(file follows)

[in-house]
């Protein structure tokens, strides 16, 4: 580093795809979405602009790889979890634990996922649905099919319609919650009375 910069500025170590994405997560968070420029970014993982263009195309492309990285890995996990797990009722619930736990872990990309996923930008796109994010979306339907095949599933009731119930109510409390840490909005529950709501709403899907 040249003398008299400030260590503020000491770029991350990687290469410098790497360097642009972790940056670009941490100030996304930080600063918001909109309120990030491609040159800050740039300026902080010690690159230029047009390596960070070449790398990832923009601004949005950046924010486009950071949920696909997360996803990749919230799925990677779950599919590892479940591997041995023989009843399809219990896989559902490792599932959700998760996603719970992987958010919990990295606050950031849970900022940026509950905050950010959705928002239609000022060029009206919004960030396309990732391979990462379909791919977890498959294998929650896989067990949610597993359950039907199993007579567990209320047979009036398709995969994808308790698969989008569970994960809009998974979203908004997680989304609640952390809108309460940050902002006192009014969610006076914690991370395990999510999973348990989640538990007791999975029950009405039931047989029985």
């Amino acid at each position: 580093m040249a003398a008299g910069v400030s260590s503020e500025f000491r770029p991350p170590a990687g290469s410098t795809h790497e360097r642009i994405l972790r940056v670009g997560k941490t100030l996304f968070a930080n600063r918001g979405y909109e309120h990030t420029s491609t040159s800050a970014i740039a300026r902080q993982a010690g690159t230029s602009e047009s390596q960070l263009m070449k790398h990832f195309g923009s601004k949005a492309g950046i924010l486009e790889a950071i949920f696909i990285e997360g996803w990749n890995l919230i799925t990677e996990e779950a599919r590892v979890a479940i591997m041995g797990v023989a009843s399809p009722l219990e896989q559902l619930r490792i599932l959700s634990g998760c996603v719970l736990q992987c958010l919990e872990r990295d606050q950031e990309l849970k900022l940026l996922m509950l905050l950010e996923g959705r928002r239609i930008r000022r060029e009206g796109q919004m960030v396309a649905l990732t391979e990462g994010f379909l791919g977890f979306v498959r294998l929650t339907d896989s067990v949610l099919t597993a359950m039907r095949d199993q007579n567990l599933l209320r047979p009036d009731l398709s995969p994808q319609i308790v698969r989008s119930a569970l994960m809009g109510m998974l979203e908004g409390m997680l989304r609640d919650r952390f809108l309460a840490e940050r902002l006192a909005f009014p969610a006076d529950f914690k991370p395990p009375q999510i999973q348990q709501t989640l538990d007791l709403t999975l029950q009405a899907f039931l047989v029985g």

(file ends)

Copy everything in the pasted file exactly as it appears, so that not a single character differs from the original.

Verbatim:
[in-house]
């Protein structure tokens, strides 16, 4: 580093795809979405602009790889979890634990996922649905099919319609919650009375 910069500025170590994405997560968070420029970014993982263009195309492309990285890995996990797990009722619930736990872990990309996923930008796109994010979306339907095949599933009731119930109510409390840490909005529950709501709403899907 040249003398008299400030260590503020000491770029991350990687290469410098790497360097642009972790940056670009941490100030996304930080600063918001909109309120990030491609040159800050740039300026902080010690690159230029047009390596960070070449790398990832923009601004949005950046924010486009950071949920696909997360996803990749919230799925990677779950599919590892479940591997041995023989009843399809219990896989559902490792599932959700998760996603719970992987958010919990990295606050950031849970900022940026509950905050950010959705928002239609000022060029009206919004960030396309990732391979990462379909791919977890498959294998929650896989067990949610597993359950039907199993007579567990209320047979009036398709995969994808308790698969989008569970994960809009998974979203908004997680989304609640952390809108309460940050902002006192009014969610006076914690991370395990999510999973348990989640538990007791999975029950009405039931047989029985």
């Amino acid at each position: 580093m040249a003398a008299g910069v400030s260590s503020e500025f000491r770029p991350p170590a990687g290469s410098t795809h790497e360097r642009i994405l972790r940056v670009g997560k941490t100030l996304f968070a930080n600063r918001g979405y909109e309120h990030t420029s491609t040159s800050a970014i740039a300026r902080q993982a010690g690159t230029s602009e047009s390596q960070l263009m070449k790398h990832f195309g923009s601004k949005a492309g950046i924010l486009e790889a950071i949920f696909i990285e997360g996803w990749n890995l919230i799925t990677e996990e779950a599919r590892v979890a479940i591997m041995g797990v023989a009843s399809p009722l219990e896989q559902l619930r490792i599932l959700s634990g998760c996603v719970l736990q992987c958010l919990e872990r990295d606050q950031e990309l849970k900022l940026l996922m509950l905050l950010e996923g959705r928002r239609i930008r000022r060029e009206g796109q919004m960030v396309a649905l990732t391979e990462g994010f379909l791919g977890f979306v498959r294998l929650t339907d896989s067990v949610l099919t597993a359950m039907r095949d199993q007579n567990l599933l209320r047979p009036d009731l398709s995969p994808q319609i308790v698969r989008s119930a569970l994960m809009g109510m998974l979203e908004g409390m997680l989304r609640d919650r952390f809108l309460a840490e940050r902002l006192a909005f009014p969610a006076d529950f914690k991370p395990p009375q999510i999973q348990q709501t989640l538990d007791l709403t999975l029950q009405a899907f039931l047989v029985g």